Calcutta protester: Why not Mann ki Baat at Singhu border?
Narendra Modi should have held Mann ki Baat at Singhu border if farmers’ concerns were genuinely on his mind, a protester at a south Calcutta demonstration against the contentious farm laws said on Monday.
“Modiji nu kisana di agar aini chinta si, taa mann di baat Singhu border jaake karni chahidi si,” said Jagtar Singh, standing behind a makeshift stage near the intersection of Sarat Bose Road and Chakraberia Road. The president of Gurdwara Guru Nanak Satsang in Howrah’s Andul, Jagtar Singh, led a team that visited the Sarat Bose Road demonstration.
The other members of the huddle echoed him vigorously. “Singhu border is barely a few kilometres from his home in Delhi. What is stopping him from going there,” asked Manjit Singh, one of the organisers of the demonstration that entered its sixteenth day on Monday.
A relay hunger strike from 10am to 5.30pm, led by women, is part of the demonstration, apart from speeches, songs and skits.
Monday was dedicated to women, in keeping to a call given by the Jai Kisan Andolan to celebrate the role of women farmers in the country.
“They are wondering why women are protesting at Singhu, at Tikri and other places. Women are protesting because they are an integral part of farming — right from sowing the seeds to harvesting the crop,” said Ramanprit Kaur Sodhi, a social worker who lives in Bhowanipore and has been a part of the Sarat Bose Road protest from the start.
Items like potato and cereals were removed from the list of essential commodities to allow big companies to hoard and then sell them at a higher price, said Nausheen Baba Khan, another organiser.
Cereals, pulses, oilseeds, edible oils, onion and potatoes were removed from the list of essential commodities in The Essential Commodities (Amendment) Act, 2020, that was passed by Parliament on September 22.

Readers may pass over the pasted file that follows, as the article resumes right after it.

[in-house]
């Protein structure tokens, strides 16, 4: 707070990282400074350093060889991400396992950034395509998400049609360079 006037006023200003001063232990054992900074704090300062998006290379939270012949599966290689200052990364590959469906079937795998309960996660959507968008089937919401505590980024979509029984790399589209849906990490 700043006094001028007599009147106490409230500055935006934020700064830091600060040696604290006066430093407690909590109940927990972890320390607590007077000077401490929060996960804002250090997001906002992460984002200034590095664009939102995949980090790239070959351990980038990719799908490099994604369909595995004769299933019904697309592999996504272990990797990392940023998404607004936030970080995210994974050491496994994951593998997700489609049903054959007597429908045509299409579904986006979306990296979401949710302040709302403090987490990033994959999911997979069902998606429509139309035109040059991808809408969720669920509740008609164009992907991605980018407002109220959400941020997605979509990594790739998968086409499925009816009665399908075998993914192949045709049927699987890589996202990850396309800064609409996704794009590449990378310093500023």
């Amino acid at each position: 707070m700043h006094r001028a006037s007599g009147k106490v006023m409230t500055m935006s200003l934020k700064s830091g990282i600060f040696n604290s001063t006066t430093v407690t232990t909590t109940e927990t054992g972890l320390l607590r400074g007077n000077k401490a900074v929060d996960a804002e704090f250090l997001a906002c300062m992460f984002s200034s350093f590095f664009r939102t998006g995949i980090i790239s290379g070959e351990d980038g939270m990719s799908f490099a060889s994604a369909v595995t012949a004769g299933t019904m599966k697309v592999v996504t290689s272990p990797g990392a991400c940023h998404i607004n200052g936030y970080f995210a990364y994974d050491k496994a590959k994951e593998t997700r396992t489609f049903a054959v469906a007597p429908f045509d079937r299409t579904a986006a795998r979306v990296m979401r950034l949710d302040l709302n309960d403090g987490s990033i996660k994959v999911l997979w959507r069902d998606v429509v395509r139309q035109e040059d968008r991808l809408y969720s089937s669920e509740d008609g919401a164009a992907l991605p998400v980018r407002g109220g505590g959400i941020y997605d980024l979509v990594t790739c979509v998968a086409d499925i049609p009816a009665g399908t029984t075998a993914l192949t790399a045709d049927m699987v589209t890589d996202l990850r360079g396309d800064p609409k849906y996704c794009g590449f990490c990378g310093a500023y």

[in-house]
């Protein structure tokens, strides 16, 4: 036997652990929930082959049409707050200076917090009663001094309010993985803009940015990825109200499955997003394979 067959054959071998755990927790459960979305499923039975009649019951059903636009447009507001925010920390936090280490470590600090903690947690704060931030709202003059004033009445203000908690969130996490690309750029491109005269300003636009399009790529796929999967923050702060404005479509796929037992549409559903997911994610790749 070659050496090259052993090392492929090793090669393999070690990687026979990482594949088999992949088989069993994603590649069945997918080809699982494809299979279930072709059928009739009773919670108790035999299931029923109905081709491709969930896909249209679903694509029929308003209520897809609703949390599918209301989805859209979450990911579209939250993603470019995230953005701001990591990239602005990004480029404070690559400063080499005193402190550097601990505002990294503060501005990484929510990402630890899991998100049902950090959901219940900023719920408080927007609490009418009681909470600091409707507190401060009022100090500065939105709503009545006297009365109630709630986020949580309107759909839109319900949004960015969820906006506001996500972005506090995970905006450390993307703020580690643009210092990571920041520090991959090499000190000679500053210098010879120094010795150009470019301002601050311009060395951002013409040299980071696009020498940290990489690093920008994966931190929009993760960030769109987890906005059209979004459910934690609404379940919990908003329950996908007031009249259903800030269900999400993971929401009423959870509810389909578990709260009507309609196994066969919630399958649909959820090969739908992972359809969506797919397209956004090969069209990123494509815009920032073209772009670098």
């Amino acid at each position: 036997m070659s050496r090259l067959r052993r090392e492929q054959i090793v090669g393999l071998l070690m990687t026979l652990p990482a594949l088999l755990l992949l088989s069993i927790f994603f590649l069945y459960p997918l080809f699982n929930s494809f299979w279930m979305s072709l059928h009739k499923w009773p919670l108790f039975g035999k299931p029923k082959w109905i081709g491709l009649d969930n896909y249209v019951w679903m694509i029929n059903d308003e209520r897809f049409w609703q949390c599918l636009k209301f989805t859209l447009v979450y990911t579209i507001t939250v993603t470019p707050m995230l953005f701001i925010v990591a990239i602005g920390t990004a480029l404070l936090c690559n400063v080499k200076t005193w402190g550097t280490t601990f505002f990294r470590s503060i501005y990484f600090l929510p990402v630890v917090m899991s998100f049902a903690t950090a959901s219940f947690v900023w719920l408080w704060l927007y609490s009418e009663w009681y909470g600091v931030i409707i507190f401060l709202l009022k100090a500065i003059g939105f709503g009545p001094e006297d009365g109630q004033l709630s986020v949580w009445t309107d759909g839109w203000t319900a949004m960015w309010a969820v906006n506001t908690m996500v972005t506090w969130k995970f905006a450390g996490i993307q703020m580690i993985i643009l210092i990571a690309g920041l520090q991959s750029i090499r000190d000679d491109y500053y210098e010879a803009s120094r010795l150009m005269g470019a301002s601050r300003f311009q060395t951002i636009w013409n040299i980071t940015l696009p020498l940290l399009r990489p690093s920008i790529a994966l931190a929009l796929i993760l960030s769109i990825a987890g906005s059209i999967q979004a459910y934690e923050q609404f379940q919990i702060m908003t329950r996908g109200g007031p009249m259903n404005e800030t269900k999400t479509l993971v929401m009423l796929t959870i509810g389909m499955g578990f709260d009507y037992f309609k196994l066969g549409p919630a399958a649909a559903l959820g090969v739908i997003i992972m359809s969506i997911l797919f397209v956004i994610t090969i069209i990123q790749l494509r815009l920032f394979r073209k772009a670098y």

“The law will increase the price of everyday items in the kitchen. People are still reeling under the financial burden of the lockdown. The wounds of demonetisation are not forgotten. The government has now come up with other tools of harassment,” Khan told the audience.
A group of women staged a short play on Monday. It began with one of them working on a farmland. She is seen waiting for “acchhe din” and “Rs 15 lakh”. Her path crosses with that of two other women who are headed to the Singhu border to take part in the farmers’ protest. At the end of the play, the first woman joins the other two in heading towards Singhu.
“All the government sees in the protesters in Khalistanis. Only BJP supporters are patriots. The rest are all branded traitors. Some of the protesters are called Pakistanis. Some are called Khalistanis,” said Manpreet Singh, another organiser of the demonstration.
The protesters have occupied a slice of a narrow lane off Sarat Bose Road. On Monday, the site comprised a small stage, carved out of a pavement and a series of plastic chairs on the lane. Posters and banners surround the place.
A large banner that contains the names of people who have died at the siege at Delhi border hung at the site. The list contained 57 names. The number has since gone up.
Sarat Bose Road is one of the busiest roads in south Calcutta. A heavy flow of buses, cabs, private cars and two-wheelers went about their business as usual as the protest continued.
eads turned towards the venue occasionally, when a bus of a cab was stuck in a signal. A tea stall right next to the stage, the destination of scores of people for their evening cuppa, brought in some more listeners.
Members of the Sikh community from Dunlop and Barrackpore also visited the Sarat Bose Road venue on Monday.
“The government is scared because we are nearing victory. We cannot let our guard down now. The government will have to repeal the laws,” Sukhvinder Pal Singh, who had come from Dunlop, told the audience amid a loud cheer.